Smoking, lower gastrointestinal endoscopy, and risk for colorectal cancer.
ABSTRACT Background: Lower gastrointestinal (GI) endoscopy can decrease colorectal cancer (CRC) risk strongly through detection and removal of adenomas. Thus, we aimed to investigate whether utilization of lower GI endoscopy modifies the effect of lifetime smoking exposure on CRC risk in a population-based case-control study. Methods: In this study from Southern Germany including 2,916 CRC patients and 3,044 controls, information about lifetime smoking and other risk factors was obtained from standardized interviews. Self-reported endoscopies were validated by medical records. Multivariate logistic regression was performed to investigate associations of smoking with CRC risk after stratification by utilization of lower GI endoscopy in the preceding 10 years. Results: Median age of patients and controls was 69 and 70 years, respectively. Former regular smoking was associated with increased CRC risk in the group with no previous endoscopy (adjusted odds ratio (OR) 1.50, 95% confidence interval 1.28-1.75), whereas no association was found in the group with preceding endoscopy (OR 1.05, 0.83-1.33; p for interaction <0.01). Lower GI endoscopy did not modify the association of smoking and CRC risk among current smokers and among the more recent quitters. Conclusions: Our results suggest that the increased risk of CRC among former regular smokers is essentially overcome by detection and removal of adenomas at lower GI endoscopy. However, risk of CRC was increased if smoking was continued into higher adult age. Impact: The strong protective effect of lower GI endoscopy may be compromised by continued smoking. Smoking cessation may increase the efficacy of lower GI endoscopy.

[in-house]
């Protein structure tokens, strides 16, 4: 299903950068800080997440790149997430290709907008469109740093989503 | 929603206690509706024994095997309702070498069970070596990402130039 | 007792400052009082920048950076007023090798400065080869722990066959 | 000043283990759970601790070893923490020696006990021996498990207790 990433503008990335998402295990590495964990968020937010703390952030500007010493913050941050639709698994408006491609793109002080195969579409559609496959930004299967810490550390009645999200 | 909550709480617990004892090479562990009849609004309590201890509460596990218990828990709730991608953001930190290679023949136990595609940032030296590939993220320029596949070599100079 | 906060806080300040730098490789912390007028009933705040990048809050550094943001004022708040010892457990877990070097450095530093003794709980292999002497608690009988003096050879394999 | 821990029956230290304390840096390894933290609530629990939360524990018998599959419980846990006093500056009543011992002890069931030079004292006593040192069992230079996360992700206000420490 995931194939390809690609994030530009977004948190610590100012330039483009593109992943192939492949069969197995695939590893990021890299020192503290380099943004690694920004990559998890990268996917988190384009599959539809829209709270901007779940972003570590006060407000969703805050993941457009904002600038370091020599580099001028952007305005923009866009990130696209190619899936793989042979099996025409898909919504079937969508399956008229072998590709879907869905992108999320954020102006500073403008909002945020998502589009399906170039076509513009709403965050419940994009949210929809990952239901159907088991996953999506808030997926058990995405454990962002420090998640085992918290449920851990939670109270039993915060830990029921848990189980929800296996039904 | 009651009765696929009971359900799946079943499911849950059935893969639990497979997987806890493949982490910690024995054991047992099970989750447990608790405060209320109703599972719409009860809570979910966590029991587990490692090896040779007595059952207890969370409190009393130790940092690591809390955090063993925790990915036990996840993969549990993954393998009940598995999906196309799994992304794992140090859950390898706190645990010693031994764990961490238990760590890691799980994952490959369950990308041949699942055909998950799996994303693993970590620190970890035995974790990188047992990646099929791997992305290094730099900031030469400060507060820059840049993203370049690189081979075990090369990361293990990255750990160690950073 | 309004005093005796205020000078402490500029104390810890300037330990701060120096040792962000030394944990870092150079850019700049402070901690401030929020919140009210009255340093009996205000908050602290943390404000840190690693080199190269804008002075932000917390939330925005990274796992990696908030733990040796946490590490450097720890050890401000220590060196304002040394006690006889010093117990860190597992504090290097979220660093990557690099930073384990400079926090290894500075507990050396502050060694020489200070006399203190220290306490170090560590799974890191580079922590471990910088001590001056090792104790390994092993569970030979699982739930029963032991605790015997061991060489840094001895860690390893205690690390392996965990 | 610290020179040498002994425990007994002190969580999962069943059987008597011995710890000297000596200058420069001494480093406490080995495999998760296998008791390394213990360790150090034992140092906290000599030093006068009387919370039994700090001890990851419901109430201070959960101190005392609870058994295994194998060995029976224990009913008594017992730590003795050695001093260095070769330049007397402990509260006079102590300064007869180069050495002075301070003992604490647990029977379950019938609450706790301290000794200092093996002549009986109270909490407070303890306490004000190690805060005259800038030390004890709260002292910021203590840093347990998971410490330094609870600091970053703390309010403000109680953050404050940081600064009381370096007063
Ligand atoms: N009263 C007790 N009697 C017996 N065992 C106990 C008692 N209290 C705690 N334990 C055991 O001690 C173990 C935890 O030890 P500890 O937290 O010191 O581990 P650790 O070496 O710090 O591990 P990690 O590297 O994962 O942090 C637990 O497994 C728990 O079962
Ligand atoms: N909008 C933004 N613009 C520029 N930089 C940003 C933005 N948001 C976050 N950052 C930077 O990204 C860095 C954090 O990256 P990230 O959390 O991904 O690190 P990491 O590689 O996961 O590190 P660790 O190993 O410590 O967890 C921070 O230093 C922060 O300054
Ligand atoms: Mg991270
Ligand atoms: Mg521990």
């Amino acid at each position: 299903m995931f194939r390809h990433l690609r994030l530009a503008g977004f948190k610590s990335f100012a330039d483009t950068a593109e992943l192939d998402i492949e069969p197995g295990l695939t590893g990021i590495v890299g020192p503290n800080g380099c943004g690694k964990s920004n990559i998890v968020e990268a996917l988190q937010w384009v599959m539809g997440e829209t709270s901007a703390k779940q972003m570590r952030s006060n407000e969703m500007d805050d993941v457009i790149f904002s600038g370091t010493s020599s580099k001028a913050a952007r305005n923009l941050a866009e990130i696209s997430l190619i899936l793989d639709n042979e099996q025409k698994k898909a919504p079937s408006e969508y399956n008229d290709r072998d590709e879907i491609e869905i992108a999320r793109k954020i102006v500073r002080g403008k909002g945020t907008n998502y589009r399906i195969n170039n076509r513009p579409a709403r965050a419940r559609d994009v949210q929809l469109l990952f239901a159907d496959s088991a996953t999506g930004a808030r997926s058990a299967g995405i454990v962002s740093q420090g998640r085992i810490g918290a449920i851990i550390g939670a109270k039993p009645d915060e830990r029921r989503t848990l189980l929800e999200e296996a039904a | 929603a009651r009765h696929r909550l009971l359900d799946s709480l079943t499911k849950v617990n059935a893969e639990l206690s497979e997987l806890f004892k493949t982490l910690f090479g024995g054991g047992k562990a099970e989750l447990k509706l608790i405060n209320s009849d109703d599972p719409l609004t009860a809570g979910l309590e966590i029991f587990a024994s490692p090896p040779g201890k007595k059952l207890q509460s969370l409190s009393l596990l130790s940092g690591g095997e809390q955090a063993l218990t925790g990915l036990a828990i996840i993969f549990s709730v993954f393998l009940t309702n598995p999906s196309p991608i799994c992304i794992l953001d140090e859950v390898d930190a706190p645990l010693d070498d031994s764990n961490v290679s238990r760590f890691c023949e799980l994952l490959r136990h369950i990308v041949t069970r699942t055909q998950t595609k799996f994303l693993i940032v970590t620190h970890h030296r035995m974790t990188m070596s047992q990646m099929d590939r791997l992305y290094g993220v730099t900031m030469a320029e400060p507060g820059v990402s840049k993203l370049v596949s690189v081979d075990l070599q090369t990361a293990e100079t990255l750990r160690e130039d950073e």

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ABSTRACT: Because advances in therapy have increased long-term survival for women with cervical cancer, it is important to study the risk of secondary primary malignancies in high-dose organ areas. From the 1973-2009 National Cancer Institute Surveillance, Epidemiology, and End Results (SEER) program, we studied the risk of developing cancer of the colon and rectum in 64,507 cervical cancer patients over 35 years after initial radiation treatment. We also assessed change in risk over time. Kaplan-Meier estimator for survival curve and Cox proportional hazards models was used. More than half (52.6 %) of the cervical cancer patients received radiation treatment. In the analyses adjusted for race/ethnicity, age, marital status, surgery status, stage and grade, the risk of colon cancer between those both with and without XRT diverged beginning at approximately 8 years. After 8 years, the hazard ratio for developing colon cancer was 2.00 (95 % CI 1.43-2.80) for women with radiation versus those without radiation treatment. The risk of rectal cancer diverged after 15 years of follow-up (HR 4.04, 95 % CI 2.08-7.86). After 35 years of follow-up, the absolute risk of developing colon cancer was 6.5 % for those who received radiation versus 2.5 % for those without, and 3.7 versus 0.8 % for rectum. The risk of colon and rectum cancer over 20 years of follow-up after radiation remained the same across three eras (1973-1980, 1981-1990, and 1991-2000). Radiation-induced second cancers of the colon and rectum may occur 8 years after radiation treatment for cervical cancer.Medical Oncology 05/2014; 31(5):943. · 2.06 Impact Factor
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ABSTRACT: The xeroderma pigmentosum complementary group D (XPD) gene has been linked to the development of colorectal cancer (CRC) through disruption of DNA repair. Several studies have suggested that the XPD polymorphism Lys751Gln is associated with an increased risk of developing CRC. However, previous results remain inconclusive. Herein, we performed a meta-analysis to evaluate the potential for this relationship.OncoTargets and Therapy 01/2014; 7:1255-60. · 1.34 Impact Factor